Not the greatest photos I've ever taken of a an important site, but considering I was on the top floor of a double decker bus, I think they're OK, and I'm happy that I managed to capture the redoubt in the distance. The 19th century shore fort is situated on Shoreham beach, a sliver of land that stands between the mainland and Shoreham harbour.
Above. Aerial shot of Shoreham Redbout (Bing maps)
It stands at the far East end of Shoreham beach, and was built to protect the entrance to the West and East sides of the harbour. Plans for a fort here, were put forward in 1850, at a time when a French invasion was thought very likely. The fort was completed at a cost of around eleven thousand pounds, and was ready for its garrison by 1857. It is also known as Shoreham fort, and Kingston Redbout.
Above. The fort and the searchlight tower from the A259.
This area of the Sussex coast, had traditionally been undefended.....there was never a pressing need to fortify the harbour, such was the poor silted state of the waters here, and, with other areas along the South Coast considered easier for invading armies to disembark from their ships, no fortifications were built or defences provided.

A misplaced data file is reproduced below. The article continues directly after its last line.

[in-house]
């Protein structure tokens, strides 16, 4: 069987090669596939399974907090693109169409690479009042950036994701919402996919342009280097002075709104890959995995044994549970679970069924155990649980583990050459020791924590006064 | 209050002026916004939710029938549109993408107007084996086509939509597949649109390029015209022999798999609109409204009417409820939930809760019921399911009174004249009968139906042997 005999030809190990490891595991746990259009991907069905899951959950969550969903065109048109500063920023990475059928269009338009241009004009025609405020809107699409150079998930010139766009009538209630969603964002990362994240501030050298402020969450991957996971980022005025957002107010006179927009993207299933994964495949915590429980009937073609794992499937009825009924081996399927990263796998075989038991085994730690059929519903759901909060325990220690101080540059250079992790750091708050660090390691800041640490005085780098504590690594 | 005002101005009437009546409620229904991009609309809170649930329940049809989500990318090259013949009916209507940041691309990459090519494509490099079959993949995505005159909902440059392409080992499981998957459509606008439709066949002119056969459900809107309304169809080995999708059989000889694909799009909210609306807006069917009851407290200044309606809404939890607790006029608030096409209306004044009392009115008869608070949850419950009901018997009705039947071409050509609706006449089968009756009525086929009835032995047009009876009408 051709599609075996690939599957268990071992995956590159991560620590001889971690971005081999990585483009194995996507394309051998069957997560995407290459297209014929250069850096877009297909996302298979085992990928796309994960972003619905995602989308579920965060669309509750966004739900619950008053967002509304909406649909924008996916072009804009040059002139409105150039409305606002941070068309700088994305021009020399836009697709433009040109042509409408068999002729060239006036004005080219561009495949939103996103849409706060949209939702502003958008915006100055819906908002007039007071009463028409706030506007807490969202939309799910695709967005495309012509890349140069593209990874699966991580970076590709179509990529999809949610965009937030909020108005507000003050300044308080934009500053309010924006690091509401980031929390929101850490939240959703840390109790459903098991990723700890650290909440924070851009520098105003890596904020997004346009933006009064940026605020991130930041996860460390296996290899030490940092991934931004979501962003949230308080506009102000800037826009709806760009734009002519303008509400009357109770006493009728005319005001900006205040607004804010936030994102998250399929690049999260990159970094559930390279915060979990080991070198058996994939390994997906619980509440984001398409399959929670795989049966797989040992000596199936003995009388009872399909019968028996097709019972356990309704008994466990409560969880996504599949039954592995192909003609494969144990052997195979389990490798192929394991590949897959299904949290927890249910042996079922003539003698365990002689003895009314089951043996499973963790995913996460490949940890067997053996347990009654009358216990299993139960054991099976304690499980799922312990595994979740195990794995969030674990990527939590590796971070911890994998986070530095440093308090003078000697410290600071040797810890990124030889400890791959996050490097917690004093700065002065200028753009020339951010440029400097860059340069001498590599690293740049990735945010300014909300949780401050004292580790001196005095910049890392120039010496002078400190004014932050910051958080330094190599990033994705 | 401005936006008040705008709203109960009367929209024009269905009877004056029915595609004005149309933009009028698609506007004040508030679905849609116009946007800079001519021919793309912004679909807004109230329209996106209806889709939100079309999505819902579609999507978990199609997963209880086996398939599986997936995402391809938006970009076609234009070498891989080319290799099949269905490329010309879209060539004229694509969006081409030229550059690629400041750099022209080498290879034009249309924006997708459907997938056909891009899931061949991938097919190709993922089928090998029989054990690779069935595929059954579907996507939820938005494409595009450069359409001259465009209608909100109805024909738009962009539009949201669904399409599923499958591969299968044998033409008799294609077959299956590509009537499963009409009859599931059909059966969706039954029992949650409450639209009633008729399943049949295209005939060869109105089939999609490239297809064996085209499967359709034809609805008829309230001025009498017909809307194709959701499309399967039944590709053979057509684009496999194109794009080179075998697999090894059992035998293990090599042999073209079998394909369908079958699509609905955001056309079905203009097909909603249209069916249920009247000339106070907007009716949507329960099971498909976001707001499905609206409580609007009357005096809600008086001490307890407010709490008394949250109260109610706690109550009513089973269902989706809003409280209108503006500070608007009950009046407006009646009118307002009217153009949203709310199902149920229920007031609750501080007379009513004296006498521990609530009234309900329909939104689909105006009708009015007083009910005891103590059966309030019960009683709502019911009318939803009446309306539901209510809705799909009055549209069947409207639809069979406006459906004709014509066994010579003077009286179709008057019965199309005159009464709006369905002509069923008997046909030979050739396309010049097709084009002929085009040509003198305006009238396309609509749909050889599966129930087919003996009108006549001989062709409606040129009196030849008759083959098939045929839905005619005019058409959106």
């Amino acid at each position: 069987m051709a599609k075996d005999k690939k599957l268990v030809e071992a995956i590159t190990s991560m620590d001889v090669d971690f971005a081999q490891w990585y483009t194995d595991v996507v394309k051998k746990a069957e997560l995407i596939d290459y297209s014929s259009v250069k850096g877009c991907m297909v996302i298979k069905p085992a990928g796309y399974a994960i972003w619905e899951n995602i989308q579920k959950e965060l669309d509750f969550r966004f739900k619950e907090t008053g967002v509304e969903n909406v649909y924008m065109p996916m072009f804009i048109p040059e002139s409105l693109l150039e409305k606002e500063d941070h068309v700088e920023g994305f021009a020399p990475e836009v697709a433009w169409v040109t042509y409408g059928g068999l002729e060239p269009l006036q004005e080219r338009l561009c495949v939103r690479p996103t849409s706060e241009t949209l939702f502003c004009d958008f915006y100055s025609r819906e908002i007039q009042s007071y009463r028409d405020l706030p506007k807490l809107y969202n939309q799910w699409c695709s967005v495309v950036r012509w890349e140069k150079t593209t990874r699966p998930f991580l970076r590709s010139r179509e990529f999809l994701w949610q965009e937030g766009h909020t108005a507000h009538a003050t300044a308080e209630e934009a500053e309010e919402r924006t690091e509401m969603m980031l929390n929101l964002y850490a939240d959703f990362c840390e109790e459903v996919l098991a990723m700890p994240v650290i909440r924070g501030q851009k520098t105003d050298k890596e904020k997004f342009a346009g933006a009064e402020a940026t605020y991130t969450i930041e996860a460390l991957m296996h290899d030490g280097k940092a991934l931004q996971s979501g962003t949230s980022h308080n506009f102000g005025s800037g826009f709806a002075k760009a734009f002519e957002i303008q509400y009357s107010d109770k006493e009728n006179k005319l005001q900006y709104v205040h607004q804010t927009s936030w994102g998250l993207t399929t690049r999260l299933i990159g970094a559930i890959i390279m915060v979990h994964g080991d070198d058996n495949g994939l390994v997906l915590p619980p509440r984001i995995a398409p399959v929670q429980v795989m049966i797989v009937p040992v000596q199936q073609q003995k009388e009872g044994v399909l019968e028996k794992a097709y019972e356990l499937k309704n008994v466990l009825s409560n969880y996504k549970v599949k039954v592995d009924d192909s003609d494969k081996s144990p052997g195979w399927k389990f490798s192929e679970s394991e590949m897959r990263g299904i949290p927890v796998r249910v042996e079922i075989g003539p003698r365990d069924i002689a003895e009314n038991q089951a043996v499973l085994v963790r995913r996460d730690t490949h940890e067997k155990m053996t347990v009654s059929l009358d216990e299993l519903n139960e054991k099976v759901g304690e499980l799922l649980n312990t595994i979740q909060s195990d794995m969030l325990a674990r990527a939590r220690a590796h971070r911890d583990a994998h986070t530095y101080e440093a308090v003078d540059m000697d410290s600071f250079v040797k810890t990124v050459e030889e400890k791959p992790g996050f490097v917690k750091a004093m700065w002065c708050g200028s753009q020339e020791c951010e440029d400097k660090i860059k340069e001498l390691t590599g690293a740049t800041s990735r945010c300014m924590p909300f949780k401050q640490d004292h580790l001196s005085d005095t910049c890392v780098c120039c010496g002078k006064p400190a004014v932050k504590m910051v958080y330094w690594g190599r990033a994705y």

Above. The fort from the A259.
Above. The fort and the searchlight tower, again from the A259.
However, as Napoleonic France extended its influence across Europe, there was a fear that newly built iron, steam powered battle ships would be able to easily defeat the Royal Navy. Forts were raised at Bognor, Selsey and Littlehampton,, and lastly at Shoreham, to provide an element of protection against any French aggression.
The fort is constructed in a lunette (half moon) shape, with a gun platform that sits some fifteen feet about sea level. The gun platform and ramparts were defended by a ditch with a carnot wall; a wall that was built in the bottom of the ditch, with loop holes for defenders to stop attacking forces from traversing the external defences. The fort was also equipped with three caponiers; buildings that provided cover for riflemen to fire at attackers along the carnot wall, within the safety of these brick buildings. Barracks were built to the rear of the fort, and provided housing for thirty eight men.
By 1873, the fort was deemed to be out of date, and plans were put forward for a replacement to be built on the site.....the plans however came to nothing, and in 1886, the fort was provided with two 80 pounder and three 64 pounder guns.
The fort found a new, cultural lease of life in the early 1900s, when it was used as an open air film studio, with four films made there in 1914.
As WWII loomed, the fort was armed with two six inch guns which were housed on the nearby beach, and searchlights. The barracks were demolished after the war, with a coastguard tower replacing it.
Check out the Shoreham Fort website for loads of information, including a great floor plan of the site.